Australian Health Practitioner Regulation Agency v Black  NSWLC 9 records a prosecution for breach of section 123(1) of the National Law:
123 Restriction on spinal manipulation
(1) A person must not perform manipulation of the cervical spine unless the person—
(a) is registered in an appropriate health profession; or
(b) is a student who performs manipulation of the cervical spine in the course of activities undertaken as part of—
(i) an approved program of study in an appropriate health profession; or
(ii) clinical training in an appropriate health profession; or
(c) is a person, or a member of a class of persons, prescribed under a regulation as being authorised to perform manipulation of the cervical spine.
Mr Black did not contend that he was registered, or that he was a student in an approved program of study, or that he was a person otherwise prescribed under regulation as being authorised. Rather he asserted that what he performed on a patient was not a manipulation as defined.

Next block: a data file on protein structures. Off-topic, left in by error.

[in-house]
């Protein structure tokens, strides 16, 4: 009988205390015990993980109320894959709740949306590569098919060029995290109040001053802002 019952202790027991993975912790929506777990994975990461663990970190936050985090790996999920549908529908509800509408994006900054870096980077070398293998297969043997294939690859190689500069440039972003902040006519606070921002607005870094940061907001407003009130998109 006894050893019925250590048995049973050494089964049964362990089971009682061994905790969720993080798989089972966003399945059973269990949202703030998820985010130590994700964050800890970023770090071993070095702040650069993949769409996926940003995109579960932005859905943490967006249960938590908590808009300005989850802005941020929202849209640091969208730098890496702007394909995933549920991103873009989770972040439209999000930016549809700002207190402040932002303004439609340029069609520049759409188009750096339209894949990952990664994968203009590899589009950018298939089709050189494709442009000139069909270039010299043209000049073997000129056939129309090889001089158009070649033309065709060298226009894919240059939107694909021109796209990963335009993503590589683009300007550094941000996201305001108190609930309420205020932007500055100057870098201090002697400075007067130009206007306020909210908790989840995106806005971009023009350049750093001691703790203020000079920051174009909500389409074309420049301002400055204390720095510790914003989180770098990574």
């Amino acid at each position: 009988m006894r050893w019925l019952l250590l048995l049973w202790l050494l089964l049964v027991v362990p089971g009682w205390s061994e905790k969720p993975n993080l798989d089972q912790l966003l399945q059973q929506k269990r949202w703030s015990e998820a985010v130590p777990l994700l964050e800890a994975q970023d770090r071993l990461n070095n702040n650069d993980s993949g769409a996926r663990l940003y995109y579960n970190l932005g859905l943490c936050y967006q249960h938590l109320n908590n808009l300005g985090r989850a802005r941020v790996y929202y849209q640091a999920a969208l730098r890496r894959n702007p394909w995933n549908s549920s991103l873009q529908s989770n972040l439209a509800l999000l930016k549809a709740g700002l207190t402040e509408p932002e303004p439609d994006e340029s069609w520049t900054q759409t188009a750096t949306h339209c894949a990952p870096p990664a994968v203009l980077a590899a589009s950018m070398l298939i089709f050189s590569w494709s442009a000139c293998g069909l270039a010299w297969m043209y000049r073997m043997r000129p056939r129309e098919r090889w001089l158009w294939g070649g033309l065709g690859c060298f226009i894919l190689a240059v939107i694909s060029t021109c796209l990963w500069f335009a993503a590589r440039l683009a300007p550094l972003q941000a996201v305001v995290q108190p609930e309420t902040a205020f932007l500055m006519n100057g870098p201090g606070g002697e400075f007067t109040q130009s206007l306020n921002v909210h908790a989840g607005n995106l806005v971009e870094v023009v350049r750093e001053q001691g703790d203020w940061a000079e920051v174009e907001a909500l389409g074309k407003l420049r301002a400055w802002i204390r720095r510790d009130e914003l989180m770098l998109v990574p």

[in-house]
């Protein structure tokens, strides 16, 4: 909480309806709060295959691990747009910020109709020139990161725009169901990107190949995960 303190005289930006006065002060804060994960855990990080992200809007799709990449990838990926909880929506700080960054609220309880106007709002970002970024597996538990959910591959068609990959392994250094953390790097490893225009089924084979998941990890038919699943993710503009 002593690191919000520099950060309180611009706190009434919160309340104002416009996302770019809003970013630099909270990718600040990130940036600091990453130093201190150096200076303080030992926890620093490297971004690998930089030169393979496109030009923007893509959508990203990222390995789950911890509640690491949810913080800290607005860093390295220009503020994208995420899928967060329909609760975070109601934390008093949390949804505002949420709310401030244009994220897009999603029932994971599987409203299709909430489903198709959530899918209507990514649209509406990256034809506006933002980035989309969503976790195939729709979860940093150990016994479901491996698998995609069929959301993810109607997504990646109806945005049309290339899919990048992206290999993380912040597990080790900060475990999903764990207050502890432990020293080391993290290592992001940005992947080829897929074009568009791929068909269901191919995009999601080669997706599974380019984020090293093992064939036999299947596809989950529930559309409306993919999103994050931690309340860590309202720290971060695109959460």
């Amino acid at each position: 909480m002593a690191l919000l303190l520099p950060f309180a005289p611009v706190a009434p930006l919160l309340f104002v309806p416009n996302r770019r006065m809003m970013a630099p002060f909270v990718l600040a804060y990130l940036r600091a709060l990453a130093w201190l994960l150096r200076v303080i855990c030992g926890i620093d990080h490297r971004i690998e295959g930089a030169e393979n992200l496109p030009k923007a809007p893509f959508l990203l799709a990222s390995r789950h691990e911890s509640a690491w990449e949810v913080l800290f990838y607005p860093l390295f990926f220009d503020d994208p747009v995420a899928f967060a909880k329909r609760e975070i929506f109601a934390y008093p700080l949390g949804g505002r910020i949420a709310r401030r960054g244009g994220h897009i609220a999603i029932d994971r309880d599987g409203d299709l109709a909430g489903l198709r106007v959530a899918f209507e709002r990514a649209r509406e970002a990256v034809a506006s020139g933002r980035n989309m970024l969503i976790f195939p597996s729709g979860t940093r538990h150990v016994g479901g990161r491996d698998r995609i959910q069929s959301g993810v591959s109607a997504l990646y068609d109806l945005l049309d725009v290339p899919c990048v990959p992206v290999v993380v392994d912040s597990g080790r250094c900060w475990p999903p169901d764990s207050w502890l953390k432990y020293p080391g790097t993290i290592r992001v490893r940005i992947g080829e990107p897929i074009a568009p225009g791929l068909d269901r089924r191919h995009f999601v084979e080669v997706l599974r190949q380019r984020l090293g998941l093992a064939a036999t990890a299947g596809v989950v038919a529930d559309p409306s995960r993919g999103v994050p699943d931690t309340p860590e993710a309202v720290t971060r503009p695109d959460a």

Necessarily, this judgment became a decision about whether the accused performed a “high velocity, low amplitude thrust” to the cervical spine beyond the person’s usual physiological range of motion: The procedure had been covertly recorded by the patient.
At  the court concluded that Section 123 of the National Law requires that the manipulation be one in which there is movement beyond the person’s normal physiological range. The prosecution was not able to prove this aspect beyond reasonable doubt.
The court commented at :
..it is …evident that there are inherent difficulties in utilising a layperson to garner evidence of a professional procedure. In particular, a procedure that is governed by a statutory definition, and which introduces its own complexities. This is not the situation in which you send a punter into a brothel to determine whether certain services are being offered. In this case, it is not only a question of whether it is a chiropractic service, but further whether it is a service that comprises a manipulation of the cervical spine using a particular procedure that has a specific statutory definition which refers back to clinically understood manoeuvres. This is the realm of the qualified expert, and short of sending such an expert onto the patient’s table, or of extracting certain concessions from the errant practitioner, it is difficult to envisage how a breach of s 123 of the National Law might be successfully prosecuted.